U.S. Const. art. I, 9 10, and Colo. Const. art. II, 11, prohibit the passage of ex post facto laws. The ex post facto clauses forbid Congress and the states from enacting laws which impose punishment for an act that was not punishable at the time it was committed or impose additional punishment to that then prescribed. See Collins v. Youngblood, 497 U.S. 37, 110 S.Ct. 2715, 111 L.Ed.2d 30 (1990); Gasper v. Gunter, 851 P.2d 912 (Colo. 1993).
We note first that 17-2-201(5)(g) was enacted May 29, 1988, and, therefore, was in effect prior to plaintiff's conviction on July 28, 1988, as a sexual offender. By its plain language, the statute applies only to those offenders who are convicted of a sexual offense after the date the statute took effect and who subsequently are eligible for parole. Thus, 17-2-201(5)(g) cannot be considered retrospective in its application here. See Gasper v. Gunter, supra (statute triggered by acts which take place after statute has become effective is not retrospective).
For a criminal statute to be stricken as ex post facto, it must be retrospective and it must disadvantage the offender affected by it. People v. Billips, 652 P.2d 1060 (Colo. 1982). However, a law will withstand an ex post facto challenge if the legislative intent is not to impose further punishment for past crimes, but instead is incident to the regulation of a present situation. See Wood v. Beatrice Foods Co., 813 P.2d 821 (Colo.App. 1991).
Although application of 18-3-412.5(1) relates back to convicted sexual offenders released on or after July 1, 1991, it does not violate the prohibition against ex post facto laws because the statute does not disadvantage plaintiff.
In enacting 18-3-412.5(1), the General Assembly did not intend the registration requirement to inflict additional punishment on a person convicted of a sexual offense. Rather, such registration is required in order to aid law enforcement officials in investigating future sex crimes and to protect the public safety. See 18-3-412.5(6.5)(a), C.R.S. 1998 (information from registration may be made available under limited circumstances to allow members of the public to protect themselves and their children).
Therefore, because the intent of the statute is remedial and not punitive, it does not unconstitutionally enhance plaintiff's punishment and is not an ex post facto law. See People v. Fioretti, 54 Cal.App.4th 1209, 63 Cal.Rptr.2d 367 (1997) (registration statute is not so punitive as to overcome its regulatory effect); State v. Pickens, 558 N.W.2d 396 (Iowa 1997) (registration is remedial not punitive); Van Doren v. Mazurkiewicz, 695 A.2d 967 (Pa.Commw. Ct. 1997) (regulation reasonably related to legitimate goal of allowing authorities to remain vigilant against repeat offenders).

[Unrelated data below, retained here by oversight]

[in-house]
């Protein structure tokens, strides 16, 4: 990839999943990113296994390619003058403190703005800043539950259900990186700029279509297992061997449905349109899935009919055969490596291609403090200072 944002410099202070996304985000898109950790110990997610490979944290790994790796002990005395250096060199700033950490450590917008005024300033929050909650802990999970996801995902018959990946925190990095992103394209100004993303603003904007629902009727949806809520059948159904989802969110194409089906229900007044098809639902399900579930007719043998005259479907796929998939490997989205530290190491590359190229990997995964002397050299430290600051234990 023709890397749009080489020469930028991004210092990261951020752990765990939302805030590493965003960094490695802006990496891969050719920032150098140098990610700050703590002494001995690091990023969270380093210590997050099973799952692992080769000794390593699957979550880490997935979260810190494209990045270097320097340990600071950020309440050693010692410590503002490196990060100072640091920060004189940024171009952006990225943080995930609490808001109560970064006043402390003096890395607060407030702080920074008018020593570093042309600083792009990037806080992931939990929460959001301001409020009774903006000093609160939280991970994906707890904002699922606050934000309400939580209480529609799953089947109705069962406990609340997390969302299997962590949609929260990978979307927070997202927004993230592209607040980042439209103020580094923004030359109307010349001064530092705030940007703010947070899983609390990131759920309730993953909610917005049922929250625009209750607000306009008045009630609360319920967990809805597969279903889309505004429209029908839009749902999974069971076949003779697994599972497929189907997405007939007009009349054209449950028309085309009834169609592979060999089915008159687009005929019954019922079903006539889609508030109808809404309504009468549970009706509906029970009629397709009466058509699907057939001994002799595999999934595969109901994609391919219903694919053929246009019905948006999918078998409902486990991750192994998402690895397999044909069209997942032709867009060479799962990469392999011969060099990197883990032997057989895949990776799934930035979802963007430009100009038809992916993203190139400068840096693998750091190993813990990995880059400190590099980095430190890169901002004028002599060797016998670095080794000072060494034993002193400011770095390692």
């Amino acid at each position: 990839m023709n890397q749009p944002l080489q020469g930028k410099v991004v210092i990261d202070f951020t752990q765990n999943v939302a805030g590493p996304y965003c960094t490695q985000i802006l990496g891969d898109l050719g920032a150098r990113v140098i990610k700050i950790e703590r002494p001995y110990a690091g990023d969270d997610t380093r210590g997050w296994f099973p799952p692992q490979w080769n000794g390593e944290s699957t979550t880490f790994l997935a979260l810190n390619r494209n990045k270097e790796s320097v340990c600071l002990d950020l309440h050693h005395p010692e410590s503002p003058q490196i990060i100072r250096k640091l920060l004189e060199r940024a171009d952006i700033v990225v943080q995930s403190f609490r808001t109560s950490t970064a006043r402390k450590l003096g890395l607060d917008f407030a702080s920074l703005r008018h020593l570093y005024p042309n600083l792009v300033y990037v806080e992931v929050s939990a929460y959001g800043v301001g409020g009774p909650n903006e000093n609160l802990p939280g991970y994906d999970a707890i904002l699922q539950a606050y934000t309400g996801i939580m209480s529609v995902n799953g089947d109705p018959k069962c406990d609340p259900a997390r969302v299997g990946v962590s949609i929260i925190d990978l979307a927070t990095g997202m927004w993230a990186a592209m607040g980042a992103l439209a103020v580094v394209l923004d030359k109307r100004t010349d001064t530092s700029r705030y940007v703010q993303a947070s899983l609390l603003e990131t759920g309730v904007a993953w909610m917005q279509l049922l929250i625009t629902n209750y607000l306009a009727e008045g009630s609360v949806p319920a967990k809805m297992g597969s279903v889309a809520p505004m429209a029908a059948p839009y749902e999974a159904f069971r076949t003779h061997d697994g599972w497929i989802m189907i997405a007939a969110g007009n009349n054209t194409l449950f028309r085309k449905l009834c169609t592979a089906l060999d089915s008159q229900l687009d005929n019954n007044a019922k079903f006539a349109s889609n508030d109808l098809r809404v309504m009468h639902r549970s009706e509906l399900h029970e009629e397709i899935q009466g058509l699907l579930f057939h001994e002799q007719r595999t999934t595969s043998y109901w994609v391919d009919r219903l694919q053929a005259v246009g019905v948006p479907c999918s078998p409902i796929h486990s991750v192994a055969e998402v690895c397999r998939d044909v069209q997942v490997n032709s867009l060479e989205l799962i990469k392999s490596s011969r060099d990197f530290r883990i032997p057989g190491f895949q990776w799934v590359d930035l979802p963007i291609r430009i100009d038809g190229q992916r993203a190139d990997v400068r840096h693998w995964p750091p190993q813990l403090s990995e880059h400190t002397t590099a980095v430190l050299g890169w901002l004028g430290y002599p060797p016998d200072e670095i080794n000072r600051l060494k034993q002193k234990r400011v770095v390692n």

Moreover, 18-3-412.5(1) does not increase the time an offender spends in custody. Nor has plaintiff been denied parole for refusing to agree to submit to the requirements of 17-2-201(5)(g) and 18-3-412.5(1). Cf. Jones v. Murray, 962 F.2d 302 (4th Cir. 1992) (statute requiring convicted felons to give blood sample for DNA analysis violated ex post facto clause to the extent that it could be enforced to modify mandatory parole by precluding release of inmate six months prior to final discharge based on refusal to give blood sample).
Plaintiff also contends that 17-2-101(5)(g) and 18-3-412.5(1) violate his right to equal protection because offenders convicted of sexual offenses the same year as he but released prior to July 1, 1991, are not required to register or provide a blood sample for DNA testing. We reject this contention.
Equal protection of the laws assures that those who are similarly situated will be similarly treated. People v. Alexander, 797 P.2d 1250 (Colo. 1990). Consequently, if the person alleging disparate treatment is not situated similarly to those treated differently, then the equal protection challenge will fail. People v. Black, 915 P.2d 1257 (Colo. 1996).
Here, plaintiff claims that, by being required to register and provide a blood sample as conditions of his parole, he is being treated differently under the statutes from those who were released before July 1, 1991. However, plaintiff simply is not similarly situated to those persons because he is still in custody. Plaintiff has not alleged that he is being treated disparately when compared to those who are eligible for release at the same time he is.
The judgment is affirmed.
JUDGE VOGT and JUDGE STERNBERG concur.